We've made it easy to get an idea of your public charge risk level with the free ImmigrationHelp.org Public Charge Risk Estimator Tool. You can get started by clicking the button below.

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How can you prove that you’re not a public charge?

If the public charge rule applies to you, you'll need to figure out how likely the government is to think you will become a public charge. If you submit an application and the government rejects it for public charge reasons, they will not refund your fees. You also may not be able to apply again. Don't worry, though — we have a free tool that will make it easy to estimate how risky your application is. Click the button below to get started.

Fill out the right forms

In order to show the USCIS or consular officer reviewing your application that you are not a public charge, you will need to file a new form when you apply for immigration benefits. This form collects information that the government uses to determine if you are a public charge. The form you will use depends on where you are applying from:

ImmigrationHelp.org can help you prepare your immigration paperwork for free. If you use our tools, you will receive a completed I-944 or DS-5540 with your application forms. Click the button below this section to get started.

Our Public Charge Risk Estimator sorts your application into one of three risk levels:

  1. Low Risk: The government probably's won't reject your application because of the public charge rule. It's a good idea to take some steps to reduce your risk level, but it is probably safe to apply
  2. Medium Risk: There is a good chance that the government will reject your application because of the public charge rule. It would be risky to apply without taking some steps to reduce your risk level.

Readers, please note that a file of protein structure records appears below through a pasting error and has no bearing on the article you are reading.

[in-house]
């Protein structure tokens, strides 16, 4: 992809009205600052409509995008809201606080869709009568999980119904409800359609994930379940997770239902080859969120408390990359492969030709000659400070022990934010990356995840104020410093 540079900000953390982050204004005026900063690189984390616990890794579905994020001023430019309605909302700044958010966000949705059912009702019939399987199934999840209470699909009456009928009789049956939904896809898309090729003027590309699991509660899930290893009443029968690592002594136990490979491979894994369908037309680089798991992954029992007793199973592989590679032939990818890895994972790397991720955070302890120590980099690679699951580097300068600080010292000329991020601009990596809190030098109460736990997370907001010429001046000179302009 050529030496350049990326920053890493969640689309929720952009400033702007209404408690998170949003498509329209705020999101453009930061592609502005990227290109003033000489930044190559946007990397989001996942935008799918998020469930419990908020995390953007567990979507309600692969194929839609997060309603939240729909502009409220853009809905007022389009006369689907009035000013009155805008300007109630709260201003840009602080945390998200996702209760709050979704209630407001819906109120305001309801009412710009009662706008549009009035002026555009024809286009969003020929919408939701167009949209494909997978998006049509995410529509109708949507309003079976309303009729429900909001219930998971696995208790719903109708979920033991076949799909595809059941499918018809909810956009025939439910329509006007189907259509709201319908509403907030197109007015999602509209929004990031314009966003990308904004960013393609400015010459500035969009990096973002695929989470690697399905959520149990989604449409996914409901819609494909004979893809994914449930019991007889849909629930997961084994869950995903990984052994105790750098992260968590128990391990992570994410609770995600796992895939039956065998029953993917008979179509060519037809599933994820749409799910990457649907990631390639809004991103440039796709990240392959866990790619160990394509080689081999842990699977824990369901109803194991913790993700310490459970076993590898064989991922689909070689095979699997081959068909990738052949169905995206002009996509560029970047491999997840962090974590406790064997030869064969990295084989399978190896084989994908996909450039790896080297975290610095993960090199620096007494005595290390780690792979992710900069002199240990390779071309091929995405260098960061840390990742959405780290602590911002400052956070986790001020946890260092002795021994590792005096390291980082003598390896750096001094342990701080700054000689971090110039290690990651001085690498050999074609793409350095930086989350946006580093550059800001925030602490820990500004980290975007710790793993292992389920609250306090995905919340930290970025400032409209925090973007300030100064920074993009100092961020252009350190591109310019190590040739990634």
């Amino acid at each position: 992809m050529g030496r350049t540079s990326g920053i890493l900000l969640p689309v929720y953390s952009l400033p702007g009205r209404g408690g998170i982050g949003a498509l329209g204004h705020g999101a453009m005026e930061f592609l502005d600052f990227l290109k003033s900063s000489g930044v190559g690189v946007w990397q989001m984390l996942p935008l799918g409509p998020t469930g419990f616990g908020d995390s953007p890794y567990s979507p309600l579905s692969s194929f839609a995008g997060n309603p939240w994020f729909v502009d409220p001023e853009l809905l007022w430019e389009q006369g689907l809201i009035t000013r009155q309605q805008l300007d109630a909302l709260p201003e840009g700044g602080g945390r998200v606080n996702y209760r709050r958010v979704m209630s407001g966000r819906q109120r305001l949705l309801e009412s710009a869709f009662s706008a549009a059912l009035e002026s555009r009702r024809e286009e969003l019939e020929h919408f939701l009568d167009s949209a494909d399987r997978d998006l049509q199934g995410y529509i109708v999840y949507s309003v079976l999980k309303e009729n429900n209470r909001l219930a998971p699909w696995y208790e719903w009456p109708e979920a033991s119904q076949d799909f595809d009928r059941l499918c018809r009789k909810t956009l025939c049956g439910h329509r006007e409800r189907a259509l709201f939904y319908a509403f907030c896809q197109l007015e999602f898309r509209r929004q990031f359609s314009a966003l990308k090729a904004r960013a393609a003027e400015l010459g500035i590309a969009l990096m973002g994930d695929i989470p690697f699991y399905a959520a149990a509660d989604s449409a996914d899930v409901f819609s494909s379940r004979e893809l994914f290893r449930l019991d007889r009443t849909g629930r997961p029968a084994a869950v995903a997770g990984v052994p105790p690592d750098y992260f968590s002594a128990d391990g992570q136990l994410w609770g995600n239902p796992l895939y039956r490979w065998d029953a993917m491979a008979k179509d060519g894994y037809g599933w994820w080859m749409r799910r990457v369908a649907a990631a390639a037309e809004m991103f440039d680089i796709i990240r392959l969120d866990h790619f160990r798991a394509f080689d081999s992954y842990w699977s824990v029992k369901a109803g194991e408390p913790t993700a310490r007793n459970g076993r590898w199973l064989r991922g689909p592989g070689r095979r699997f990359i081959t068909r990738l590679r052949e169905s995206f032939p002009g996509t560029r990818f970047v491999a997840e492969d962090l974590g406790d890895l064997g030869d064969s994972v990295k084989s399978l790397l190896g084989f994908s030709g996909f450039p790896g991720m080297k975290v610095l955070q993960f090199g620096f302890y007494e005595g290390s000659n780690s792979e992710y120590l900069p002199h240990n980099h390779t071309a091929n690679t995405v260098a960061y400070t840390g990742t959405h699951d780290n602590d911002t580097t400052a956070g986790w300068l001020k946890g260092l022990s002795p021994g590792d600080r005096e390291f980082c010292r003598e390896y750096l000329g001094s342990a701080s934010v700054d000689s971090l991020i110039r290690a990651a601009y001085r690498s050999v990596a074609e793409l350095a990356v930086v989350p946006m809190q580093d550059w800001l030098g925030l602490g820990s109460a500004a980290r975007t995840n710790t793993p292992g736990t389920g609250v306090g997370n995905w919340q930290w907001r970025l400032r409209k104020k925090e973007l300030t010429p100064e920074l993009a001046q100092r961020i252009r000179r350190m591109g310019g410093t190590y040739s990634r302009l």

3. High Risk: The government will probably reject your application because of the public charge rule. It would be very risky to apply without taking some steps to reduce your risk level.

Even if your application is "low risk," you can take steps to reduce your risk level even further.

Get Insurance

Insurance like Medicaid hurts your application, but other types of insurance can help it. There are three types of insurance that help your application:

  • Unsubsidized (you and/or your employer pay the full price) private health insurance helps your application a lot. This is because it shows the government that you can afford medical treatment. Private health insurance is insurance that is not provided by the U.S. government. The most common place to get private health insurance is through an employer, but you can also buy it from a health insurance company.
  • Subsidized (the government pays all or part of the price) private health insurance like Obamacare helps your application less than unsubsidized insurance. Most people buy this type of insurance from healthcare.gov.
  • Short-term insurance helps your application about as much as subsidized insurance like Obamacare. This type of insurance covers you for a specific period of time. It is most useful for immigrants who are between jobs or who are visiting the U.S.

Show your skills

Skills that you can prove help show the government that you will be able to work in the U.S., which makes you less likely to become a public charge. There are two types of skills that will help your application:

  • English Skills. People who speak English have an easier time finding work in the U.S. You can lower your public charge risk by showing the government that you can speak English well. You can do this by providing any or all of the following:
  • Language certifications. (ESL, etc)
  • Transcripts that show that you completed English classes
  • Diplomas or certificates of completion from English courses
  • Proficiency test results (such as TOEFL or the Cambridge Assessment). This quick test is a great option for proving your English ability.